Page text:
On May 6, National Security Advisor John Bolton announced that the United States military was sending an aircraft carrier along with several other offensive destroyers into the Persian Gulf to “warn” Iran about its behavior and ambitions in the Middle East. The decision comes immediately after the Trump administration escalated additional sanctions on Iran’s manufacturing exports and Secretary of State Mike Pompeo’s repeated threats that “military action is not off the table” if Iran does not immediately comply with all of Trump’s demands. The Trump administration’s brazen and wanton bullying of Iran has severely endangered the lives of countless civilians in the Middle East, and it puts American citizens at risk of Iranian retaliation to American threats. This latest show of force is just another attempt by Trump and his underlings to distract the country and the media from his embarrassingly low approval ratings amidst the Mueller investigation revelations.
Ever since the Islamic Revolution of 1979, relations between the United States and Iran have been significantly cold and harsh. The United States has a long history of practicing military interventionism and aggression in dozens of nations in the Middle East. Iran, in particular, has been the victim of American aggression as early as 1953, when a CIA-assisted coup deposed democratically elected Prime Minister Mohammad Mossadegh. Mossadegh had promised to nationalize Iran’s valuable oil industries and to prevent American and British oil companies from continuing to profit off of the nation’s resources, which immediately invited hostilities from the U.S. government.
What makes Trump’s recent moves in the Persian Gulf so infuriating, even from an American perspective, is the administration’s blatant disregard for their own commitments and treaties with Iran in the past. In 2016, the United States, along with the other U.N. Security Council nations and Germany, successfully signed on to the Joint Comprehensive Plan of Action, also known as the Iran nuclear deal. The agreement aimed to ensure that Iran’s nuclear technology was used entirely for scientific purposes, not offensive ones. As recently as January 2019, CIA Director Gina Haspel has begrudgingly certified Iran’s continued compliance with the deal. However, the United States officially withdrew from the agreement in May 2018, a decision heavily motivated by Trump’s desire to build closer relations with Israel, one of America’s strongest allies in the region and a sworn enemy of Iran.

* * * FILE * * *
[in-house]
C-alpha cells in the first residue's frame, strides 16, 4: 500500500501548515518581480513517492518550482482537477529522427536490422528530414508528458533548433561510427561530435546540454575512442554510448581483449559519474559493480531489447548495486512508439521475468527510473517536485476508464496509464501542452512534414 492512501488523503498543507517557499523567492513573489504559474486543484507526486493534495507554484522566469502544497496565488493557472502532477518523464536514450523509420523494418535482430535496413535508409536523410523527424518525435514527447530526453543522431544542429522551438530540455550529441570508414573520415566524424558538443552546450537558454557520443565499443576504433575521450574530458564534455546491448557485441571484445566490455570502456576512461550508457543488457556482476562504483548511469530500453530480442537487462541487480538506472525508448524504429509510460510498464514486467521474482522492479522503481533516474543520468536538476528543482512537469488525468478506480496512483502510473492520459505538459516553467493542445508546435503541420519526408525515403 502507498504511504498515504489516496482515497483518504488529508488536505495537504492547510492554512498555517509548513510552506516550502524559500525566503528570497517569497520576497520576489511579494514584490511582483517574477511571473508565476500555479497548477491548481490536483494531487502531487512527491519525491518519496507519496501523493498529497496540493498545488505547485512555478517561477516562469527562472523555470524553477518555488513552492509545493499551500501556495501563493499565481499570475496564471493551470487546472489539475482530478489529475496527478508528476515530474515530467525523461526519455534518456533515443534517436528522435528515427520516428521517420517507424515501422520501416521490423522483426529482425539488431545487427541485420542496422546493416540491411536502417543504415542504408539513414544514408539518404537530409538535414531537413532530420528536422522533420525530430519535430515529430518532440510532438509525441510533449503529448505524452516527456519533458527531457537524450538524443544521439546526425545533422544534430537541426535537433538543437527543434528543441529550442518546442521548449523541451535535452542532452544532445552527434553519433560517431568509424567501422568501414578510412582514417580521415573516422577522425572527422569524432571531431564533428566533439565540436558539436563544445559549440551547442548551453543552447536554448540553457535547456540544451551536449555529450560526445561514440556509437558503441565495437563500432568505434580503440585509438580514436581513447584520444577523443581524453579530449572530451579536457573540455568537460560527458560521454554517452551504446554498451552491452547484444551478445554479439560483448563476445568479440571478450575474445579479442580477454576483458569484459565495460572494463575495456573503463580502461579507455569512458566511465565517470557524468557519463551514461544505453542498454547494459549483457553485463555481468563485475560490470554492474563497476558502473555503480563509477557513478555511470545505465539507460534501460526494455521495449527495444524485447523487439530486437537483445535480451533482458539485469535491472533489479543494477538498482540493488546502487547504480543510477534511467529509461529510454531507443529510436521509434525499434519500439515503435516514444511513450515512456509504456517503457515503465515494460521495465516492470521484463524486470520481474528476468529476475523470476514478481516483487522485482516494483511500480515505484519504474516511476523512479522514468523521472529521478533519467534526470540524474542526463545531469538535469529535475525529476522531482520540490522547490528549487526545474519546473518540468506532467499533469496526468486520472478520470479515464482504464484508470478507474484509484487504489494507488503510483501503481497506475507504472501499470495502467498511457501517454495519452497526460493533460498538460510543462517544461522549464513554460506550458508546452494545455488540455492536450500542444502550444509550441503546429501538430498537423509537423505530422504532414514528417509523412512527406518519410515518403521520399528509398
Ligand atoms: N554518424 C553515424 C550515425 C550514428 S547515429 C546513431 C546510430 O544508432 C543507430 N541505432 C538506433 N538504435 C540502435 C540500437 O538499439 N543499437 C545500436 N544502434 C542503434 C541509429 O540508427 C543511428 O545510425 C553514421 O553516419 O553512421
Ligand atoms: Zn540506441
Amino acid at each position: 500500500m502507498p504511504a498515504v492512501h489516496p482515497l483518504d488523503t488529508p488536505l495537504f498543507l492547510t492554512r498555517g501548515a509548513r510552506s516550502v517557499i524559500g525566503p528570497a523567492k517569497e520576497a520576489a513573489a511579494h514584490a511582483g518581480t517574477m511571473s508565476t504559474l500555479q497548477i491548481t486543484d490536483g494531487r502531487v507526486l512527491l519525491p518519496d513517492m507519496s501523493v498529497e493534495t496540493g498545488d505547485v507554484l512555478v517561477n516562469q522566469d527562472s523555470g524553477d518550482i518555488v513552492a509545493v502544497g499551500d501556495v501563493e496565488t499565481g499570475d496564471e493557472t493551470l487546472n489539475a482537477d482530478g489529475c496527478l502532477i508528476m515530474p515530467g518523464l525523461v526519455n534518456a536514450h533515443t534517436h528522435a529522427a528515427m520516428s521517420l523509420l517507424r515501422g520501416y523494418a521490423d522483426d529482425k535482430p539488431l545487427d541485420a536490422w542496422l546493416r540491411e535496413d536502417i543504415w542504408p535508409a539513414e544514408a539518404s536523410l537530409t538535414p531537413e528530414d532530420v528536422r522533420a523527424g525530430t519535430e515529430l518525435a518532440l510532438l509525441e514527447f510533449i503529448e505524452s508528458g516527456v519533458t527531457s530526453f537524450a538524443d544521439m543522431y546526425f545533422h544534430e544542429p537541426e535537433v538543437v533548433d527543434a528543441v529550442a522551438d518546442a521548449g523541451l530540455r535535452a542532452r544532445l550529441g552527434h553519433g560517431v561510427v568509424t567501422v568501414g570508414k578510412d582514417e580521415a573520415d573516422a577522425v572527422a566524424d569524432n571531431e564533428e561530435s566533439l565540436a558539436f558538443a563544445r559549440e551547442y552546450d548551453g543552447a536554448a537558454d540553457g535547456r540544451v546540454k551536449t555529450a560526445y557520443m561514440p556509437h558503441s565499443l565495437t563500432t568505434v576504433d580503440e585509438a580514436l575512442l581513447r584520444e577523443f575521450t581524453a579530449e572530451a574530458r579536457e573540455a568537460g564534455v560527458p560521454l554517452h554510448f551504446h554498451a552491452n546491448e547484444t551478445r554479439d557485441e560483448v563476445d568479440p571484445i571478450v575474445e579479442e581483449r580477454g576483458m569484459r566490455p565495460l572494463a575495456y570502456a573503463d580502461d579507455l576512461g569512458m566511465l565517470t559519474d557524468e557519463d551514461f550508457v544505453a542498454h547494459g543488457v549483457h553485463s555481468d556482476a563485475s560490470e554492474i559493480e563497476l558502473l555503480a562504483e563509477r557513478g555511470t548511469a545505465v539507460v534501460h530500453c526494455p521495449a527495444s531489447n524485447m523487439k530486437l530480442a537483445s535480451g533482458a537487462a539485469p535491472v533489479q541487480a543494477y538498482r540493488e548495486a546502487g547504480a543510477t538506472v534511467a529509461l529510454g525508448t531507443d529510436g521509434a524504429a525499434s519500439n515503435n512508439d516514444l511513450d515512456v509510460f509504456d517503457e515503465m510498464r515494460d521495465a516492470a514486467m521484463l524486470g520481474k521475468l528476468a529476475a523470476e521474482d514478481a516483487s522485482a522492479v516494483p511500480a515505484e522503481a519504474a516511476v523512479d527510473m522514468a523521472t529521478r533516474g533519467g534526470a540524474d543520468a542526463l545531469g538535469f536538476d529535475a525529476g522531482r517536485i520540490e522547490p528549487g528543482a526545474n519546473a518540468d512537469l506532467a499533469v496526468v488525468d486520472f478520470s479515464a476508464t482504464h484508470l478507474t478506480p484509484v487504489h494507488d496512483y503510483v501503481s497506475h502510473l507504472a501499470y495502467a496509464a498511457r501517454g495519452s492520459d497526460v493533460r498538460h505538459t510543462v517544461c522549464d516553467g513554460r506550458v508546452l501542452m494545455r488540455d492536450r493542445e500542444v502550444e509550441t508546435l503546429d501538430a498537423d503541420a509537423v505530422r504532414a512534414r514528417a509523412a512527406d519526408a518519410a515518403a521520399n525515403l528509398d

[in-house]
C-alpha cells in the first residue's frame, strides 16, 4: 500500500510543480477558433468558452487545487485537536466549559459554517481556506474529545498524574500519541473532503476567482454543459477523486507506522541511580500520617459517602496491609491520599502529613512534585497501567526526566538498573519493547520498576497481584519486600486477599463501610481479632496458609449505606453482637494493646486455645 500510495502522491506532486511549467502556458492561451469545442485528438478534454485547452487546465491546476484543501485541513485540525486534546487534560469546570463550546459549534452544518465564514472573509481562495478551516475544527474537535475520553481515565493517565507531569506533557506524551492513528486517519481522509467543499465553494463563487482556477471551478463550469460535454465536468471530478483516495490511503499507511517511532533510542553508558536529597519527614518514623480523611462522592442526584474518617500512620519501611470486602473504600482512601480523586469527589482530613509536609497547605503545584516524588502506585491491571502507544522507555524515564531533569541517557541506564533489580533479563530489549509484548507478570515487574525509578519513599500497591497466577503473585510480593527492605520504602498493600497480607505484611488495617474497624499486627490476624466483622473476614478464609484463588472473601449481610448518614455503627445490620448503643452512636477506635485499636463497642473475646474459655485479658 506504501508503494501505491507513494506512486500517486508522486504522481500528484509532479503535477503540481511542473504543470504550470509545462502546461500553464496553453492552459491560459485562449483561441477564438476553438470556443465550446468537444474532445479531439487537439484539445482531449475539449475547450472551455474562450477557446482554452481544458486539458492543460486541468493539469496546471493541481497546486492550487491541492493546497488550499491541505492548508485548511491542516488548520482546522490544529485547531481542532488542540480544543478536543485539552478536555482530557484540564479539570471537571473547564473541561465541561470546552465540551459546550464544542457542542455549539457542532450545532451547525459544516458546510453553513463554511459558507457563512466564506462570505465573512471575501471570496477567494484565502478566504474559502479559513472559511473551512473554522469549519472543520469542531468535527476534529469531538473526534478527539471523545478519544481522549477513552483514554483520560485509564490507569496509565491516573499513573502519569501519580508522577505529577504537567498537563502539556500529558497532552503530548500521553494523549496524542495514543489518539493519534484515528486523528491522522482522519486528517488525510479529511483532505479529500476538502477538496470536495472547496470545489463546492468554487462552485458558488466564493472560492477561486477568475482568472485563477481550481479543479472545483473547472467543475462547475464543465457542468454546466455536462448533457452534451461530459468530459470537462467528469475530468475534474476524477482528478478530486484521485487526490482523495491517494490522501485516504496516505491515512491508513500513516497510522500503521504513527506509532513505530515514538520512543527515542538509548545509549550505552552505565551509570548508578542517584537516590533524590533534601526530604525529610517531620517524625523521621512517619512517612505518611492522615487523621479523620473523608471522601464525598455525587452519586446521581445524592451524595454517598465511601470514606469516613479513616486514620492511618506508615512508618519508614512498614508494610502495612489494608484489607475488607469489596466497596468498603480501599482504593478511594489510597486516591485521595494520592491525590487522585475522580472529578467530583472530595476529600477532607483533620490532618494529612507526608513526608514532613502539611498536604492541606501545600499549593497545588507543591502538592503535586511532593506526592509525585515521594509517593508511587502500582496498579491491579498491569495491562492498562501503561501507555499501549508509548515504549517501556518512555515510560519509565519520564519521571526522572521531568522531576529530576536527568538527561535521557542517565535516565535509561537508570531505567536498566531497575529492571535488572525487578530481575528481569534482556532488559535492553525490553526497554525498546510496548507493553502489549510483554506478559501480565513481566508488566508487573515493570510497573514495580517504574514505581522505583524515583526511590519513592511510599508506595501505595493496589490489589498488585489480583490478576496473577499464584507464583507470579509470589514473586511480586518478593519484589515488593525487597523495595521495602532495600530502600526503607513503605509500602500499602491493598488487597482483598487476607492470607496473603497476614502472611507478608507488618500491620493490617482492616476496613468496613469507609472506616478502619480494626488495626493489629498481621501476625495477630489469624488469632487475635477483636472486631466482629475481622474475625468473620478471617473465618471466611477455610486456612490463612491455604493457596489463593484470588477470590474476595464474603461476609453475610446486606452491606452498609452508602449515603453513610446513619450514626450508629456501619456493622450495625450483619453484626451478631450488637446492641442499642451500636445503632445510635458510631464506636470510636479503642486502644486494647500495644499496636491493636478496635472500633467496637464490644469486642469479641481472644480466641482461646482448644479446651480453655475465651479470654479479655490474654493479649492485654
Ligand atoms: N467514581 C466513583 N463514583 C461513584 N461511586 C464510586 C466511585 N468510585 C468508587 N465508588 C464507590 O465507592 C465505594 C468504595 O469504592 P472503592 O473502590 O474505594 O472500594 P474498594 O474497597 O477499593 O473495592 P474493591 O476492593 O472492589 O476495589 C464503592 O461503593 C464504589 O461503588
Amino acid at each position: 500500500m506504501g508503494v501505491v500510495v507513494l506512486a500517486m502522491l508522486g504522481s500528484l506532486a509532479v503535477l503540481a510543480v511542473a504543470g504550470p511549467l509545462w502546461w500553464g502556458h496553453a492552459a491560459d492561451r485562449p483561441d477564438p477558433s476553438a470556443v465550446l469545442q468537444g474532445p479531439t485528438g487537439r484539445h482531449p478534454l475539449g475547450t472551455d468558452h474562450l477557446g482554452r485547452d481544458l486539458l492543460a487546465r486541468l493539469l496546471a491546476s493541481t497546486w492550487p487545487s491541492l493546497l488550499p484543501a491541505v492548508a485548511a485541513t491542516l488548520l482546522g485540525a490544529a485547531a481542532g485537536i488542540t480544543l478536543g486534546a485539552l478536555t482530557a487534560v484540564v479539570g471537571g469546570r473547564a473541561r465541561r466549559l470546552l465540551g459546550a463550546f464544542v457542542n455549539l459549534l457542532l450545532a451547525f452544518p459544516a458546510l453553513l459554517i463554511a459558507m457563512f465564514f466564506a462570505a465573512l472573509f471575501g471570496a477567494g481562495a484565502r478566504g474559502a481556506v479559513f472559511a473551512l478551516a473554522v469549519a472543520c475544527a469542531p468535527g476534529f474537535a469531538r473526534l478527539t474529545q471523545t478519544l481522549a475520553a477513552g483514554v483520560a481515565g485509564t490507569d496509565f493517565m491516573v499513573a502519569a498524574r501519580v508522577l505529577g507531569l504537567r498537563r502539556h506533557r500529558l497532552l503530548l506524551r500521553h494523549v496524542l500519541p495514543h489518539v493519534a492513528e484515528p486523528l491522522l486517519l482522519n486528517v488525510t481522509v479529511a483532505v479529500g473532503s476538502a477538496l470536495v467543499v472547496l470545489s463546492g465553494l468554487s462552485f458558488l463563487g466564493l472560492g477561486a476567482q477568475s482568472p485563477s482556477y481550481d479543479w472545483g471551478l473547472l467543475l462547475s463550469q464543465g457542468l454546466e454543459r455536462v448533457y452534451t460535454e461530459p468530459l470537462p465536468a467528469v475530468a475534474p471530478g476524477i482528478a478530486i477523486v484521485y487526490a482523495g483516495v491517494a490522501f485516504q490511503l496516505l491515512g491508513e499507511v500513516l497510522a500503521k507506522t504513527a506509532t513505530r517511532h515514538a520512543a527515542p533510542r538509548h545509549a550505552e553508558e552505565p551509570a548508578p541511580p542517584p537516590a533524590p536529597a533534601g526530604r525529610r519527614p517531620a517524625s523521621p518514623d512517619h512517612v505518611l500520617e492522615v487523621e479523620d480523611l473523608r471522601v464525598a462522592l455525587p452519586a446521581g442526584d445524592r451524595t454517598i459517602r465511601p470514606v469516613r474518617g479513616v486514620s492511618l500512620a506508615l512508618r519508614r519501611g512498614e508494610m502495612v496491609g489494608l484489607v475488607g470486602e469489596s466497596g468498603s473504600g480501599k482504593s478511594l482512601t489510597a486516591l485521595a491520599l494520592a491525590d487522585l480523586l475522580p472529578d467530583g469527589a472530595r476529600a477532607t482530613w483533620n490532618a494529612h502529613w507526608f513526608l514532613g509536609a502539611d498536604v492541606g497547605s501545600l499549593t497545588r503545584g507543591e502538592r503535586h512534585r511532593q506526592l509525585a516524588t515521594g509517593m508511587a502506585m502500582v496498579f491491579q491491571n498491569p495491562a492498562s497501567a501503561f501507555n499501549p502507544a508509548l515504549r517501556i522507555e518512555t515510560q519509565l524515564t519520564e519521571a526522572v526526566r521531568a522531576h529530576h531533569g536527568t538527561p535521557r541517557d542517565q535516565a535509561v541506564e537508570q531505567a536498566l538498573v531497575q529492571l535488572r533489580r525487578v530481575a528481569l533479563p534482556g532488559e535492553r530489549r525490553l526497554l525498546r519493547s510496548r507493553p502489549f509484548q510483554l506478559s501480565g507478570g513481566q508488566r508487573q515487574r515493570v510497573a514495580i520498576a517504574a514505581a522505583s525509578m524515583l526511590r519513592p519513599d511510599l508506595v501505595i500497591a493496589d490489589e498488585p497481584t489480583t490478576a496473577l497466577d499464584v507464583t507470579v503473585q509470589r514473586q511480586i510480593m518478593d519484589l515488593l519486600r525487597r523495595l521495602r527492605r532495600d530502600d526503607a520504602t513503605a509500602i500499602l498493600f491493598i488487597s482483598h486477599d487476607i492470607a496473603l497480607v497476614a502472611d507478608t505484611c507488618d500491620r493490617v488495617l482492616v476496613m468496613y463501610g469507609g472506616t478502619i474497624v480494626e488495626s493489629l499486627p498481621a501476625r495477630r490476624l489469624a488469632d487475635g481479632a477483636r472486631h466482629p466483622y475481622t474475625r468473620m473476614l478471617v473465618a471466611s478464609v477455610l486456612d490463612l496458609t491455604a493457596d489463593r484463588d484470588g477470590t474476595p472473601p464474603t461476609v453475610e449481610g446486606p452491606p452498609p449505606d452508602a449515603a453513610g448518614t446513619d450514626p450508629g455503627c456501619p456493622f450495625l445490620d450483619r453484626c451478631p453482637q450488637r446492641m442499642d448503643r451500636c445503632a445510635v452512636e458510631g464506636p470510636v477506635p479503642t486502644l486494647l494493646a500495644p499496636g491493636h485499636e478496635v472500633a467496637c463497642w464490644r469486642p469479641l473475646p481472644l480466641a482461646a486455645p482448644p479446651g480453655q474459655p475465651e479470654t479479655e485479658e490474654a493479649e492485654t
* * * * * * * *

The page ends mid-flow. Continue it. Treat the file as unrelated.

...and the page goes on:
To add insult to injury, the Trump administration recently proposed selling nuclear technology to Saudi Arabia, arguably the world’s most potent state sponsor of terrorism and one of the most barbaric autocracies on Earth. Israel has received zero criticism from the Trump administration despite having nuclear weapons and refusing to sign the non-proliferation treaty, which almost every other nuclear power state has signed.
The Trump administration has made no secret of its obsession for regime change against Iran’s current leadership because it is one of the few nations in the Middle East that has successfully and actively resisted American influence. Iran is a massive counterweight against Israel and Saudi Arabia in the Middle East, and also boasts strong alliances with Russia, Syria, Lebanon, Iraq, Qatar, Palestine and the rebel Houthis of Yemen. All of these nations are aligned in regional proxy conflicts against the Saudis and the Israelis. Due to the Trump administration’s extremely pro-Israel stance, the U.S. has taken an even greater role in the region to forcefully push for Israeli and Saudi interests by supporting and arming proxy rebels against pro-Iran governments.
From the standpoint of the American taxpayer, continuous involvement in these endless wars in the Middle East is pointless and does not keep Americans safe at home. Ironically, the September 11 attacks were heavily sponsored by Saudi Arabia, an American ally, whom to this day has skillfully avoided prosecution. The Pentagon has instead targeted most of its anger at Iran.
At the end of the day, it is time for the United States to get its priorities straight and to put taxpayers and American soldiers first again. Bullying Iran with naval incursions does not protect Americans — it goads and provokes a hostile nation that will become even more antagonistic against the United States as time passes by. If the situation was flipped around, it is all but certain that Trump’s reaction to a hypothetical incident in which the Iranians start sending ships into the Gulf of Mexico would be explosive. It is time for the Trump administration to rethink its foreign policy strategy in the Middle East and to end its behavior as the playground bully of the region — the occupying force that feels as if it can do anything it wants courtesy of a large and powerful military. Might does not make right.